The U.S. Fish and Wildlife Service (FWS) adopted a plan calling for an average of 320 Mexican gray wolves over an eight-year period in the desert Southwest and northern Mexico. Environmental groups believe the population should be at least double that in size and immediately notified the FWS of its intent to file a lawsuit.
“This plan really provides us a roadmap for where we need to go to get this species recovered and delisted and get its management turned back over to the states and tribes,” Sherry Barrett, the Mexican wolf recovery coordinator, told the Associated Press.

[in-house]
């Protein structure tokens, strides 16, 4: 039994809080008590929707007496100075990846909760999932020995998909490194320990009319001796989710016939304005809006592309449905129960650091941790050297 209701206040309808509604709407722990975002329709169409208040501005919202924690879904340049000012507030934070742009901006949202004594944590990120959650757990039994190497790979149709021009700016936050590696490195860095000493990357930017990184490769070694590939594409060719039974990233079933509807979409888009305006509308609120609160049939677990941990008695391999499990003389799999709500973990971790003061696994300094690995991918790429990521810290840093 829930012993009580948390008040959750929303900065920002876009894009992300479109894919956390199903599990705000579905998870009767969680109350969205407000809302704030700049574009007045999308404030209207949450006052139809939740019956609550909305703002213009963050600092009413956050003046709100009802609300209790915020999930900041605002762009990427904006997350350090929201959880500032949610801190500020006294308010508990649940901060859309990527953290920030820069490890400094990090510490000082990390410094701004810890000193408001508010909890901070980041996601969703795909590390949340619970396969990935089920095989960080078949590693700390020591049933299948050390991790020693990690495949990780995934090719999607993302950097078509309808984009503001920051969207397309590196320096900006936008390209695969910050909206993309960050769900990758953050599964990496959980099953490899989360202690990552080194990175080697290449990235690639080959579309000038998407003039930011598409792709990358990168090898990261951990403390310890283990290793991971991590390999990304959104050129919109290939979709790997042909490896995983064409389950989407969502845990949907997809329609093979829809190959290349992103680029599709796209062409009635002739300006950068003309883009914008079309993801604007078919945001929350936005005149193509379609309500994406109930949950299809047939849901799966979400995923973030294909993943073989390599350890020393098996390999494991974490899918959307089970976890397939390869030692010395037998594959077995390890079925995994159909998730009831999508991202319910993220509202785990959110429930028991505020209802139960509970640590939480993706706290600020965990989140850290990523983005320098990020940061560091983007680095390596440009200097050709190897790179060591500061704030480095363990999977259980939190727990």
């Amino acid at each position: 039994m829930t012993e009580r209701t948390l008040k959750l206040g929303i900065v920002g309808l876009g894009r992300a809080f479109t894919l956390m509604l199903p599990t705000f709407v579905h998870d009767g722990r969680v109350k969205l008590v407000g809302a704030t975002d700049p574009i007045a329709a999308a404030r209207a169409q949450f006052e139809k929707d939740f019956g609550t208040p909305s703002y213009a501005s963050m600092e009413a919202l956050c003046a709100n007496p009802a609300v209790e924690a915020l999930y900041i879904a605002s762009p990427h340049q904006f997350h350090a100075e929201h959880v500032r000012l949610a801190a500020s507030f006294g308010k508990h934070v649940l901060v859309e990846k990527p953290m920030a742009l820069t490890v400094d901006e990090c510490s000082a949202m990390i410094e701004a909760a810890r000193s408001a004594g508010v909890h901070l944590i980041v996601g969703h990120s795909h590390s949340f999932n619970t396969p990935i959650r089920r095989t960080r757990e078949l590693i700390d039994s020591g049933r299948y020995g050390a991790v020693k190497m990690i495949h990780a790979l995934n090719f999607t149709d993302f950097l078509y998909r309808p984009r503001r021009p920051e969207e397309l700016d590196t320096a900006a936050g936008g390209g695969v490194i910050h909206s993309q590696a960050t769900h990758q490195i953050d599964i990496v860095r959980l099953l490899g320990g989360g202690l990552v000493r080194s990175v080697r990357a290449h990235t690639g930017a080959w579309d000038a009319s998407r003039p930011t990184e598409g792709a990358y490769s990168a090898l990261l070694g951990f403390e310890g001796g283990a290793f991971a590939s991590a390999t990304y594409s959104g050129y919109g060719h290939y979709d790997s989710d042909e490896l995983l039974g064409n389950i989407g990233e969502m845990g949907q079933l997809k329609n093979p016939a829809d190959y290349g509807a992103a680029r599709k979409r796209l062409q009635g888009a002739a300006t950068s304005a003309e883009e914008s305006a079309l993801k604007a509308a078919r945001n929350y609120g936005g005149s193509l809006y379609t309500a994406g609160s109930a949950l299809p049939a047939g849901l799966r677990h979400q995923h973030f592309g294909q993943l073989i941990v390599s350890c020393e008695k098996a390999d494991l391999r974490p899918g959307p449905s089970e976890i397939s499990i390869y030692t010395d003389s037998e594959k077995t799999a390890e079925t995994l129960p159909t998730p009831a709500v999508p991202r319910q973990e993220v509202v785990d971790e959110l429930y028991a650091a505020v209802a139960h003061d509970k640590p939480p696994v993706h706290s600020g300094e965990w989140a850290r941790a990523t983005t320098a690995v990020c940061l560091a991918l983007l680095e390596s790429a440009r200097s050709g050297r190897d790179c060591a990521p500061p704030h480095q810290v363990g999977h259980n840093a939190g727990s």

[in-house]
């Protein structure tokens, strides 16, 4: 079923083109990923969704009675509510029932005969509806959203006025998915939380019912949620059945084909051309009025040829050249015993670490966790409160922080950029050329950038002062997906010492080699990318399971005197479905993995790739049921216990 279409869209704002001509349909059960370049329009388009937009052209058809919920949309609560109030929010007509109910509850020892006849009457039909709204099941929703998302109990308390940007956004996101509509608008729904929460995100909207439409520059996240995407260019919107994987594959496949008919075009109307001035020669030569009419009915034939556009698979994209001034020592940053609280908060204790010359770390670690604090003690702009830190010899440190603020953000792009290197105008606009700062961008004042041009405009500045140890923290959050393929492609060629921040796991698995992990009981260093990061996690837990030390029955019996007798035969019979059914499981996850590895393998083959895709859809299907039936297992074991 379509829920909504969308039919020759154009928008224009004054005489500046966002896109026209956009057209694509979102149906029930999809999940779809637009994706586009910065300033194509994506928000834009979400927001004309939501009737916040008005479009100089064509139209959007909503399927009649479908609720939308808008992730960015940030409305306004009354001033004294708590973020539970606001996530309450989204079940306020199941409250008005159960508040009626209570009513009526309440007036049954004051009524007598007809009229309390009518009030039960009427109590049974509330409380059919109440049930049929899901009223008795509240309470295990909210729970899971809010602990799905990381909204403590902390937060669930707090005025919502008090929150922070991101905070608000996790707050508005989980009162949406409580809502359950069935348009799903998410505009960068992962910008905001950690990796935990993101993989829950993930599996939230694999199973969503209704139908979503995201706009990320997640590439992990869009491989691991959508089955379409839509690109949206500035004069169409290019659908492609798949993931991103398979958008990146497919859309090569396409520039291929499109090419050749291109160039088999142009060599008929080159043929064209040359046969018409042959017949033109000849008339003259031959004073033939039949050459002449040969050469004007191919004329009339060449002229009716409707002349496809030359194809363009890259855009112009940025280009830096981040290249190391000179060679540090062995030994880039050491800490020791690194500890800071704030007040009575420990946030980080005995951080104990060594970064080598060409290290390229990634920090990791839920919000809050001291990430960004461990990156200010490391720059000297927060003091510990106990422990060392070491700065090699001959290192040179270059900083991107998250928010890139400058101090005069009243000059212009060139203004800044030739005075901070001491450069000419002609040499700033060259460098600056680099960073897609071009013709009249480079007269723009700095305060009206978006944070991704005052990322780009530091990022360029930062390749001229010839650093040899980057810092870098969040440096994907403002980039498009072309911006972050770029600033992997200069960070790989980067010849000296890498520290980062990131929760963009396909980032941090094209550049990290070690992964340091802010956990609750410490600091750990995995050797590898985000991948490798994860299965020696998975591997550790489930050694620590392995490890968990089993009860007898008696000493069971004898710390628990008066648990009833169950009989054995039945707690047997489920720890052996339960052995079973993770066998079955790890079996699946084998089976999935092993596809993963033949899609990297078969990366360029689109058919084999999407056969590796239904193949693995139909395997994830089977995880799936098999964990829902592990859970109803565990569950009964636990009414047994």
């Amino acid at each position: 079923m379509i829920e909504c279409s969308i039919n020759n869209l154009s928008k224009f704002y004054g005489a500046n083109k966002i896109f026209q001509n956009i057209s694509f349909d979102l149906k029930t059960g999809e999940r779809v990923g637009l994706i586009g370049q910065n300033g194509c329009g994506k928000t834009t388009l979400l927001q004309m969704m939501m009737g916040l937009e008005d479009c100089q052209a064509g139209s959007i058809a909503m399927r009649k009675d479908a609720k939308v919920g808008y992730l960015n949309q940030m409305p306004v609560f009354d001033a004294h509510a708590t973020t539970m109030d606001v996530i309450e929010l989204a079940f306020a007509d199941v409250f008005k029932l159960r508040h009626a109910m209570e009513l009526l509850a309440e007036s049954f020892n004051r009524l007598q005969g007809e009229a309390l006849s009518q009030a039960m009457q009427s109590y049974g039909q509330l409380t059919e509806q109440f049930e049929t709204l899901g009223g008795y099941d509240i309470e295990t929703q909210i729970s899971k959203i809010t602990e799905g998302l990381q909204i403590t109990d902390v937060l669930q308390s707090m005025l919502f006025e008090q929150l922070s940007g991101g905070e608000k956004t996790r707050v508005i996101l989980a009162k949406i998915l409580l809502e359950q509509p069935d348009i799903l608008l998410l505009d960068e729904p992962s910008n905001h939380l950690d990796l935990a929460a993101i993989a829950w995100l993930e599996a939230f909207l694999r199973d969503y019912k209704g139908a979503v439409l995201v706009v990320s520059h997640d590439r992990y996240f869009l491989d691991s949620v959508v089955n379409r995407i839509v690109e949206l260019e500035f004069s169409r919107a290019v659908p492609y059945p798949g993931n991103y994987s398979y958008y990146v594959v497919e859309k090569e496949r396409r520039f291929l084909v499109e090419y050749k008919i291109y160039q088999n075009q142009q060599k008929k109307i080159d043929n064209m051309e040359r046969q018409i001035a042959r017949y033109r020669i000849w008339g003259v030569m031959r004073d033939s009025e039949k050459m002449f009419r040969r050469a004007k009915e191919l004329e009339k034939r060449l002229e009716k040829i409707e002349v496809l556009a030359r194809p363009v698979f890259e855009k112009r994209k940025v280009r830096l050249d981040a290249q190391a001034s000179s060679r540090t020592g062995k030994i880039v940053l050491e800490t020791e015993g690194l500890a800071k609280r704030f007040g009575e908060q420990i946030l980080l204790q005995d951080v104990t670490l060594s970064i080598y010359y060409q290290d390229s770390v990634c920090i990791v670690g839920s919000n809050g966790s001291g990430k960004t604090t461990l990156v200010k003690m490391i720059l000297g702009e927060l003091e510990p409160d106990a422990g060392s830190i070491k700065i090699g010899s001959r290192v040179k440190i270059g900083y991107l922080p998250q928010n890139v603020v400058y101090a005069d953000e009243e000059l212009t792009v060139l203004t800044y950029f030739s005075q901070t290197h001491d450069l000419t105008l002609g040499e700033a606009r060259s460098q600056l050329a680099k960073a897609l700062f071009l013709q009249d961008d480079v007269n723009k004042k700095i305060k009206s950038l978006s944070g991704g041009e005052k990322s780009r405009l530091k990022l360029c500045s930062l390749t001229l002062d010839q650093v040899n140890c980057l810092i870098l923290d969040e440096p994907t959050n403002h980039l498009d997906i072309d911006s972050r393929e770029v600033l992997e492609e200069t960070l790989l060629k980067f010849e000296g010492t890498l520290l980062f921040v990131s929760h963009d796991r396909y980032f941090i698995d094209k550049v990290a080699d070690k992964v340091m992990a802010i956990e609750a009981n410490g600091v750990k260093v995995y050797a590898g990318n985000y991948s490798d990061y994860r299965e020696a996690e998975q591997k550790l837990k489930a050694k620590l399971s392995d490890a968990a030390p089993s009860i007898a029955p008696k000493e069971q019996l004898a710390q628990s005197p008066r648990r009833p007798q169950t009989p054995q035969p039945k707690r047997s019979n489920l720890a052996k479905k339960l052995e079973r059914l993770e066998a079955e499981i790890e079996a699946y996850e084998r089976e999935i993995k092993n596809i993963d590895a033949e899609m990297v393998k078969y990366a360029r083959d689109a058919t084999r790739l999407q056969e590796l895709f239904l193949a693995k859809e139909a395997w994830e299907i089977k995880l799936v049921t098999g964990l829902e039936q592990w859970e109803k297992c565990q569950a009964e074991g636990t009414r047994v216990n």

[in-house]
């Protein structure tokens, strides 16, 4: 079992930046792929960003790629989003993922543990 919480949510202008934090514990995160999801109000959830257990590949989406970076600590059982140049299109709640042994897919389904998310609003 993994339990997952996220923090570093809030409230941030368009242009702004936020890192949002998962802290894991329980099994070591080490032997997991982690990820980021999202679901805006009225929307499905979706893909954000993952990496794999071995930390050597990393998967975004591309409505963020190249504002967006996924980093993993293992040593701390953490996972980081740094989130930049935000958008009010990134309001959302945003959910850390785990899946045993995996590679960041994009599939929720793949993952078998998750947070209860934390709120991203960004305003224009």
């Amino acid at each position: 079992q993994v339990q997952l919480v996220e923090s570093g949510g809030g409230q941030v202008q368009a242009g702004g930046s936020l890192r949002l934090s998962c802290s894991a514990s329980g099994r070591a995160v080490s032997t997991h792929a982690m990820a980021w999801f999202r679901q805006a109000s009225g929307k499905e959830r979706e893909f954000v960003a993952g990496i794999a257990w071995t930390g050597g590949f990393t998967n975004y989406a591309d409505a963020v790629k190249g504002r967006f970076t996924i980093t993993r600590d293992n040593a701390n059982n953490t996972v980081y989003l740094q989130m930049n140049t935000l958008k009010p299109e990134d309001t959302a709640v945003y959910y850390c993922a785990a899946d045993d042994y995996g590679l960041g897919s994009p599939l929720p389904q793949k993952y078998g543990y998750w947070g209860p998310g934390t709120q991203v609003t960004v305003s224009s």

Recent research reaffirmed 90 percent of the Mexican wolf historic range was south of the US-Mexico border.
The latest survey shows a minimum of 113 wolves in southwestern New Mexico and southeast Arizona, and approximately 31 in Mexico.
The Rocky Mountain Elk Foundation maintains that wolves, like elk, mountain lions, deer, bears and other wildlife, should be managed by state wildlife agencies.
(Photo source: U.S. Fish & Wildlife Service)